What about house churches? Activities Centric or Lifestyle Centric?

This is a continuation of a discussion.  Jump back to the start by clicking here.

The title “House Church” encompasses so much stuff that even simply defining the model is hard.  Some describe every church that meets in a house as a “house church”, but this definition isn’t helpful because it brings a massive amount of variety under one umbrella.   I’ve known of house churches, for example, that are worship obsessed.  They sing.  They dance.  They do crazy worship stuff that makes me uncomfortable (like Holy laughter…I’m not down with the Holy Laughter).   I’ve known of other house churches that are super institutionalized.  Even though their are only fifteen adults in the room, they have a paid pastor and deacons.   They take up an offering; and they belong to a large denomination. I’ve known other house churches that are all about freedom. There is no planning for each gathering beyond time and place.  “What ever the Spirit leads us to do we are going to do,” a leader once told me.  The point is, there are so many different types, so many different expressions, that the term “house church” really isn’t helpful…but it is out there so we have to use it.

I’ve seen a lot of people moving into these smaller venues of worship in hopes of recapturing vitality in their faith.  “Maybe if we get away from the crowd” they think “our faith will be better.”  Often there is someone in the back ground holding a piece of scripture describing how __________ church met in a house telling everyone that if they would just go small everything else will fix itself.

Just as a side note – the Thingy (the church who gather on Monday nights that Wendy and I are a part of) is not a house church.  We don’t even meet the simplest criteria because we don’t always meet in houses.  We’ve met in restaurants, parks, coffee houses, and back yards.  Really we will gather wherever we can find space for our kids.   I once got in an argument with a Baptist reporter about this.  She was doing an article for the state Baptist paper on all the different church plants going on in Baltimore so she asked me for the name of our group.  I replied, “Well, we intentionally don’t have a name; but we refer to ourselves the as Thingy because we have to call ourselves something.”  She condescendingly said, “Well, I’ll call you in the article ‘the Hamilton House Church.'”  That she thought she could name us really made me angry.  It was on like Donkey Kong.  In the end she ignored me and did what she wanted to.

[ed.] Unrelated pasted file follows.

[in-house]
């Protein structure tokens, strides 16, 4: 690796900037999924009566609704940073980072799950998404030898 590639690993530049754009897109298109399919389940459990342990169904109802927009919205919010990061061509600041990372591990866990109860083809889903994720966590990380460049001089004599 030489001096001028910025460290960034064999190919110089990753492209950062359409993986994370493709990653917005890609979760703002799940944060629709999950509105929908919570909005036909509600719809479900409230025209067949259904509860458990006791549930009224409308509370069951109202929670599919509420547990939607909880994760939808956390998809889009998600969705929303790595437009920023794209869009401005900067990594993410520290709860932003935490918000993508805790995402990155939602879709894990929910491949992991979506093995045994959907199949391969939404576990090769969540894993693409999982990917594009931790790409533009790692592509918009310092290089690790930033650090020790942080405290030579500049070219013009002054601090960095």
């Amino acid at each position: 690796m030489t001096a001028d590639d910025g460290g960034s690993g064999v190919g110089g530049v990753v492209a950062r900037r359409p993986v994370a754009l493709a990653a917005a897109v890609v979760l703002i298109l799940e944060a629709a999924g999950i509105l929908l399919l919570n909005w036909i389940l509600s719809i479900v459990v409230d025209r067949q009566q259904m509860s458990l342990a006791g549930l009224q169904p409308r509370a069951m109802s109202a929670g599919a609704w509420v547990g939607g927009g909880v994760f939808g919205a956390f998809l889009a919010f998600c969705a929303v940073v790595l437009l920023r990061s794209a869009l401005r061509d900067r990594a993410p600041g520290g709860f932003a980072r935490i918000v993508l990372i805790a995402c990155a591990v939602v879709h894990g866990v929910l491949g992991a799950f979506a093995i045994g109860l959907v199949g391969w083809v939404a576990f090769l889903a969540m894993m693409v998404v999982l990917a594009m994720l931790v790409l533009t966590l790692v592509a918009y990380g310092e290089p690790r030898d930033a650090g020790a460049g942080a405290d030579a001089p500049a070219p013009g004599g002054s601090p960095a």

Back on topic now…

In my experience, house churches are usually comprised of people trying to escape the institutional church setting.  They’ve been burned by church, or they hate the money involved in the institution, or they are put off by obsession with growing the organization, or one of a thousand other bad tastes have formed in their mouths.  They go to the house church model because they find the intimacy of the small group setting refreshing.  It’s different than where they have been so on the outset it has an exciting momentum about it.

Sadly though, in my limited experience, house church people rarely address the underlying issues that brought about the institutional model of church that frustrated them.  They attack the symptoms not the problems.  For example, they leave the large gathering because they are angry about the consumerism it encourages, but they never take the time to figure out what caused that consumerism in that large group setting, so they end up duplicating it in the house church.  After a time they find themselves in a room with 15 adults who want to be fed rather than sitting in a room with 150 adults who want to be fed.

So while I would like to say that moving your faith into a smaller venue will help you move from an activities centric understanding of church to a lifestyle centric understanding of church, the truth is it won’t.  The activity you define church as will simply have less people and you will get to sit on a couch instead of in a row of chairs.

A friend of mine gave me a great illustration today that I’m going to blantantly steal.

When the foundation of a building is cracked you can repaint the walls all day long, but you won’t fix the building that way.  If you hope to fix the building you are going to have to address the foundational problems.

Moving to a lifestyle centric understanding of church doesn’t happen automatically because there are less people in the room…although it is easier to change the hearts and minds of a small group of devoted friends than a mass of attendees.

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What about house churches? Activities Centric or Lifestyle Centric?

4 thoughts on “What about house churches? Activities Centric or Lifestyle Centric?

  1. I absolutely think that’s true: Moving to a new venue won’t change anything. It makes it easier to change because there’s less inertia, but things won’t automatically change just because you meet in a house “just like they did it in the Bible.” The church that meets in our house could just as easily have been a group of disenchanted church members who wanted less church and more football on Sundays, and who gathered together to mutually agree that we could use this to check off our “attended church” checkbox for the week.

    1. Lee says:

      I go to a church that is huge. We have small group. We do not consider that a “church”…It is how we connect with people. I am not sure if this is the same as what you are talking about. It is wonderful to meet with people that study the bible and pray for each other.

  2. Mark Harris says:

    After the reporter put her story out there, did you send an editorial to your newspaper to put your own story out there?

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